-NYSE up 51.16 (+0.6%) to 8,116.02
-DJIA up 83.93 (+0.7%) to 11,859
-S&P 500 up 5.48 (+0.43%) to 1,279
-Nasdaq up 7.62 (+0.3%) to 2,644
Hang Seng up 0.07%
Nikkei up 2.72%
FTSE up 0.64%
(-) NKE continues evening decline that followed earnings miss.
(-) AN downgraded.
(-) AEO downgraded.
(+) LO down as FDA weighs restrictions on menthol cigarettes.
(+) EL reaffirms earnings guidance that's below Street view.
(+) CRA sold to Quest Diagnostics for $8 a share.
(+) F initiated with Buy rating.
(+) RIMM initiated with Buy rating.
(+) GE finding some traction after early-week post-quake drop.
Stock averages end firmer though in the middle to lower end of the day's range. Weekly losses follow Japan's earthquake, one week ago today, and its nuclear aftermath. The Nasdaq ends down 2.7%; the S&P off 1.9%; the DJIA also lower.
Reports of the government's call for a ceasefire in Libya, gains for U.S. banking shares amid revived dividends and global help to cool the Japanese yen combined to lift stocks Friday. Stocks did give back some of their earlier gains in afternoon trading shortly after President Obama said the U.S. and some of its allies were prepared to launch military action in Libya if the fighting there doesn't cease.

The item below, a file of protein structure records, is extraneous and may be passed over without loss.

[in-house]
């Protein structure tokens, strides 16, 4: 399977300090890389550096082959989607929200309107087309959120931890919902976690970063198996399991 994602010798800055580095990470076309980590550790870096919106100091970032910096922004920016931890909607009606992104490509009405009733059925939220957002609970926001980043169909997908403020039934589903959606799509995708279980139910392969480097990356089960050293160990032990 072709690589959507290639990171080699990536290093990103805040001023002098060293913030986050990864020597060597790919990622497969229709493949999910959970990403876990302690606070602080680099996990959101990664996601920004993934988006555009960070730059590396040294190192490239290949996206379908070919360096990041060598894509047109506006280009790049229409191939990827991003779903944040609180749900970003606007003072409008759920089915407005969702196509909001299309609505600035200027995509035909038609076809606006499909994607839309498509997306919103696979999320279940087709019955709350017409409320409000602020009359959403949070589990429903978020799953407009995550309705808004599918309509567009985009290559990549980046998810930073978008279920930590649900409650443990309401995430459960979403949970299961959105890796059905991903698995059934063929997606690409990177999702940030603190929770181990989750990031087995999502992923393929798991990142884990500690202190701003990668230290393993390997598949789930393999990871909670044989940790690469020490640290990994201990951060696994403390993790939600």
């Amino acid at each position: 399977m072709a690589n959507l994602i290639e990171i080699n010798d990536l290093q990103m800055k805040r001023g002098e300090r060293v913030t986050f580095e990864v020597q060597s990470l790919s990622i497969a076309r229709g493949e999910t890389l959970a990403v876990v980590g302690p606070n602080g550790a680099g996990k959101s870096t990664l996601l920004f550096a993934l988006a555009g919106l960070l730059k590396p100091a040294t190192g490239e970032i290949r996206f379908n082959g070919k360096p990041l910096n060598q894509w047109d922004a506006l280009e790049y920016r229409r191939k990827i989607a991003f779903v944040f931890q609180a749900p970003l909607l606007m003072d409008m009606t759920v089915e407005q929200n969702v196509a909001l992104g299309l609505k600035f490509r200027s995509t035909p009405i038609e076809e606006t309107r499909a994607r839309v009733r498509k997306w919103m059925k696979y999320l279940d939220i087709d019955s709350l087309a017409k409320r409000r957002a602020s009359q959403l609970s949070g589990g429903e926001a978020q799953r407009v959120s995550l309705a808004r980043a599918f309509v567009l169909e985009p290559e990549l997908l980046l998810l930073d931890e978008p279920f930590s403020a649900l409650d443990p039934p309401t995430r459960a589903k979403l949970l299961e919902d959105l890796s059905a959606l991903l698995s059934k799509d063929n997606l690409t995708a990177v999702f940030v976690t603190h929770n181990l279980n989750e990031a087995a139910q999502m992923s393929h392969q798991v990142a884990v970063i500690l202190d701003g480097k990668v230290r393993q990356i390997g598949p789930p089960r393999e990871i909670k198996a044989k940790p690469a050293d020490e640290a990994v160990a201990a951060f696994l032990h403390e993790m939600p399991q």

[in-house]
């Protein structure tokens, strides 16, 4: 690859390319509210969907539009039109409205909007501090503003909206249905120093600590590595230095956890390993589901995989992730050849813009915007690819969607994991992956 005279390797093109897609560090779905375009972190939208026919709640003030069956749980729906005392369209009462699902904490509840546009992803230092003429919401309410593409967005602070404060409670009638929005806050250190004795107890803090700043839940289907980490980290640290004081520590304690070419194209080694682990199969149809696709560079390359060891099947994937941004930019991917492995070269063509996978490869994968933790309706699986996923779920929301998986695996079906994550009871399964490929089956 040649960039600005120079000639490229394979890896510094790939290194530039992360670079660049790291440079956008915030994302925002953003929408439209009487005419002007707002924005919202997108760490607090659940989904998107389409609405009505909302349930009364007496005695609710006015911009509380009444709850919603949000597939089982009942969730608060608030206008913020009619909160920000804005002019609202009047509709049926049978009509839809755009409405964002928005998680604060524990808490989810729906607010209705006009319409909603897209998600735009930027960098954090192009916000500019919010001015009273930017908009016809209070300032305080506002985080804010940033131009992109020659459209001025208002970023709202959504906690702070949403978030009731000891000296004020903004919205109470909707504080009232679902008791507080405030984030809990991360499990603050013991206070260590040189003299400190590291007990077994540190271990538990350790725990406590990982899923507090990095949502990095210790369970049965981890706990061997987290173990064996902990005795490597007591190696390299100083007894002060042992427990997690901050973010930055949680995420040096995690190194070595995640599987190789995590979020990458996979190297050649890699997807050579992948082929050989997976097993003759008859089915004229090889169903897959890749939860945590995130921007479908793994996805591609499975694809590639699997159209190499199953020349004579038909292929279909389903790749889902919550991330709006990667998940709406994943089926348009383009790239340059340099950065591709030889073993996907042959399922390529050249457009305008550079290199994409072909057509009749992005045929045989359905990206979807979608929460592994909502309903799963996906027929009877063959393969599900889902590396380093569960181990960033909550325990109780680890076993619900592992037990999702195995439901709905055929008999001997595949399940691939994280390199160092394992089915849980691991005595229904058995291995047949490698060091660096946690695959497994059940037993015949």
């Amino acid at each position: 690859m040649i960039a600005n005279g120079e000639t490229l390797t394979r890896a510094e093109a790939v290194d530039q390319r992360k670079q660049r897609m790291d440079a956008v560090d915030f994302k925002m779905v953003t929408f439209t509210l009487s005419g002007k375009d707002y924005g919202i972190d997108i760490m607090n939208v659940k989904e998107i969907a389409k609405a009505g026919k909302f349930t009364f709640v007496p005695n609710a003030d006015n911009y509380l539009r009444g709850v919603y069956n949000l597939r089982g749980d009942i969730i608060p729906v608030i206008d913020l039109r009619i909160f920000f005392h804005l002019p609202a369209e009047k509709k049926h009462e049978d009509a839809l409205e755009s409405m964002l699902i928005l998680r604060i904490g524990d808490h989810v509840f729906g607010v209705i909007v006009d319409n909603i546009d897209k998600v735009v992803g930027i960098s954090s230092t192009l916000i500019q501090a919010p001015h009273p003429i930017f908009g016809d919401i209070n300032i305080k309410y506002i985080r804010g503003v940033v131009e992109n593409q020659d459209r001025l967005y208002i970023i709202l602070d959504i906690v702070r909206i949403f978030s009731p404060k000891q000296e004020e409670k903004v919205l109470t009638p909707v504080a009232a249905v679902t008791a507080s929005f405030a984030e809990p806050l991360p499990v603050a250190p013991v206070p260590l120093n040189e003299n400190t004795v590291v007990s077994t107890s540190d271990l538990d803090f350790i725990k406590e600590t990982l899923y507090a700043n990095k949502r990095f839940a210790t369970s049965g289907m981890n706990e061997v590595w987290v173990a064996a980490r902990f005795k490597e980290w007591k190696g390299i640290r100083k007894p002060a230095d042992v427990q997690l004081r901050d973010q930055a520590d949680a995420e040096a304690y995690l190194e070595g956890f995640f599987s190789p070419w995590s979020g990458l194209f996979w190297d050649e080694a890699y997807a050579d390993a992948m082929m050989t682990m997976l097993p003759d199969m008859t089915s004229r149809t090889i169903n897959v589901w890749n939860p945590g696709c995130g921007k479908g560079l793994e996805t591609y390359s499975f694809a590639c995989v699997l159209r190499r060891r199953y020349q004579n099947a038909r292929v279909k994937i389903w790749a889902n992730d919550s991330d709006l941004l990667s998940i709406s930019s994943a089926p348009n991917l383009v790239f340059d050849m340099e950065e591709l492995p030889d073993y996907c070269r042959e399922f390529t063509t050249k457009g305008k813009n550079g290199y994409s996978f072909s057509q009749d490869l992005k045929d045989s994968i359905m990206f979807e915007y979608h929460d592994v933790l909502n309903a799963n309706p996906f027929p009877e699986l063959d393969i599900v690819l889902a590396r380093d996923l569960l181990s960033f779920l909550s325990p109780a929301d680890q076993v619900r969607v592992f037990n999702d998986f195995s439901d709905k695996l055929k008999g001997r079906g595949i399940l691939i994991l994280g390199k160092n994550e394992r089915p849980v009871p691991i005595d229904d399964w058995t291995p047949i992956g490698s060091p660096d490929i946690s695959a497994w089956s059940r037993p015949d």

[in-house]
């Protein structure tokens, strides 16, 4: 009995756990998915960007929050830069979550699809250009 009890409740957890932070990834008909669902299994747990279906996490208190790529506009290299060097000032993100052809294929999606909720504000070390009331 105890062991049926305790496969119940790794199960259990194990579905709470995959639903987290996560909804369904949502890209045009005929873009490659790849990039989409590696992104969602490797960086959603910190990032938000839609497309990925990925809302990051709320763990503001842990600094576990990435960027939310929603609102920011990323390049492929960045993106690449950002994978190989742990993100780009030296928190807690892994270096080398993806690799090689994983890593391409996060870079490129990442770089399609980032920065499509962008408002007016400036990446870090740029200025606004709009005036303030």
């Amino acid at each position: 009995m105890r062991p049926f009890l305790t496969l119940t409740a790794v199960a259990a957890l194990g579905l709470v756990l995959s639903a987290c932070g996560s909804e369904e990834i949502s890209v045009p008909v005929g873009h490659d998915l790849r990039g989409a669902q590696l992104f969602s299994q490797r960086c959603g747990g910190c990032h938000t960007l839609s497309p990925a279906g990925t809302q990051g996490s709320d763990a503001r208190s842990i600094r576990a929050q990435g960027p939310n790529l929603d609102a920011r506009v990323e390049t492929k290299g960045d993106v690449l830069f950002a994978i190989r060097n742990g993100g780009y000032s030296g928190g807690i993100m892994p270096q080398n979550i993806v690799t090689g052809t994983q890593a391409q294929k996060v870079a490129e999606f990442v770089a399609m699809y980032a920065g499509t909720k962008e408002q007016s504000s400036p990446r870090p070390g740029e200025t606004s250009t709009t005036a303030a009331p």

Markets moved higher early on in response to Group of Seven action to curb a surging yen though Japan's nuclear risks remain in focus and the situation is still volatile. There were no U.S. economic reports scheduled.
Light, sweet crude oil for April delivery finished down 0.4%, or $0.35 to $101.07 a barrel. In other energy futures, heating oil was down 1.33% to $3.02 a gallon while natural gas was down 0.02% to $4.15 per million British thermal units. Meanwhile, gold futures rose on safe-haven investing despite positive developments in Libya. Gold for April delivery finished up 0.9% to $1,416.10 an ounce. In other metal futures, silver was up $2.43 to $35.09 a troy ounce while copper traded up 0.08% to $4.34.
The U.S. dollar index (DXY) is down 0.48% to $75.67.
JPMorgan Chase & Co (JPM), Wells Fargo & Co (WFC) and other major U.S. banks plan to boost their dividend payments after passing stress tests evaluated by the Federal Reserve, they announced today.